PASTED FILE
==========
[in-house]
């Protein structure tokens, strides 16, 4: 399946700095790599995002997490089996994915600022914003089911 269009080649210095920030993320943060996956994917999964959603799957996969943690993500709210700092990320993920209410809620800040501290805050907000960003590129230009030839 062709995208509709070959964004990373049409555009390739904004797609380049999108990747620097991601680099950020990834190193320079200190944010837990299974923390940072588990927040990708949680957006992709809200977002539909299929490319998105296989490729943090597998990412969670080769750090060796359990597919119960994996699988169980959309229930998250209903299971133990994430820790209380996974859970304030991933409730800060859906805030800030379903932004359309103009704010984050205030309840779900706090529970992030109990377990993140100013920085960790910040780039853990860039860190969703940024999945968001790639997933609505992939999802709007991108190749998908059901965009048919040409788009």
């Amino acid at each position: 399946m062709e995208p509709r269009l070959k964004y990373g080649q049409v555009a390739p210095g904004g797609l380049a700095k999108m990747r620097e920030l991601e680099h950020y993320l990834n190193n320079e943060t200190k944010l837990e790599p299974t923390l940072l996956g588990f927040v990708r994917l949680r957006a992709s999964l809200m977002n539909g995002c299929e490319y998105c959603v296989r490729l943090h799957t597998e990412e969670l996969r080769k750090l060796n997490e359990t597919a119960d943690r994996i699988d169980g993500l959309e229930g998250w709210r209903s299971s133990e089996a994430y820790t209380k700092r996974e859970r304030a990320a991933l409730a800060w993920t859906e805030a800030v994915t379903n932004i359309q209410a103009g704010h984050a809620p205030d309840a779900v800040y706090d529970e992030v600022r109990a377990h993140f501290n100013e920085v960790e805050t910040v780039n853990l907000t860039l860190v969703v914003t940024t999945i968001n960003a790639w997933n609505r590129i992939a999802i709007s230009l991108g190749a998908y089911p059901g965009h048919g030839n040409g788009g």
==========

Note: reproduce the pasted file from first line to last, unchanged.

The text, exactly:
[in-house]
């Protein structure tokens, strides 16, 4: 399946700095790599995002997490089996994915600022914003089911 269009080649210095920030993320943060996956994917999964959603799957996969943690993500709210700092990320993920209410809620800040501290805050907000960003590129230009030839 062709995208509709070959964004990373049409555009390739904004797609380049999108990747620097991601680099950020990834190193320079200190944010837990299974923390940072588990927040990708949680957006992709809200977002539909299929490319998105296989490729943090597998990412969670080769750090060796359990597919119960994996699988169980959309229930998250209903299971133990994430820790209380996974859970304030991933409730800060859906805030800030379903932004359309103009704010984050205030309840779900706090529970992030109990377990993140100013920085960790910040780039853990860039860190969703940024999945968001790639997933609505992939999802709007991108190749998908059901965009048919040409788009």
């Amino acid at each position: 399946m062709e995208p509709r269009l070959k964004y990373g080649q049409v555009a390739p210095g904004g797609l380049a700095k999108m990747r620097e920030l991601e680099h950020y993320l990834n190193n320079e943060t200190k944010l837990e790599p299974t923390l940072l996956g588990f927040v990708r994917l949680r957006a992709s999964l809200m977002n539909g995002c299929e490319y998105c959603v296989r490729l943090h799957t597998e990412e969670l996969r080769k750090l060796n997490e359990t597919a119960d943690r994996i699988d169980g993500l959309e229930g998250w709210r209903s299971s133990e089996a994430y820790t209380k700092r996974e859970r304030a990320a991933l409730a800060w993920t859906e805030a800030v994915t379903n932004i359309q209410a103009g704010h984050a809620p205030d309840a779900v800040y706090d529970e992030v600022r109990a377990h993140f501290n100013e920085v960790e805050t910040v780039n853990l907000t860039l860190v969703v914003t940024t999945i968001n960003a790639w997933n609505r590129i992939a999802i709007s230009l991108g190749a998908y089911p059901g965009h048919g030839n040409g788009g």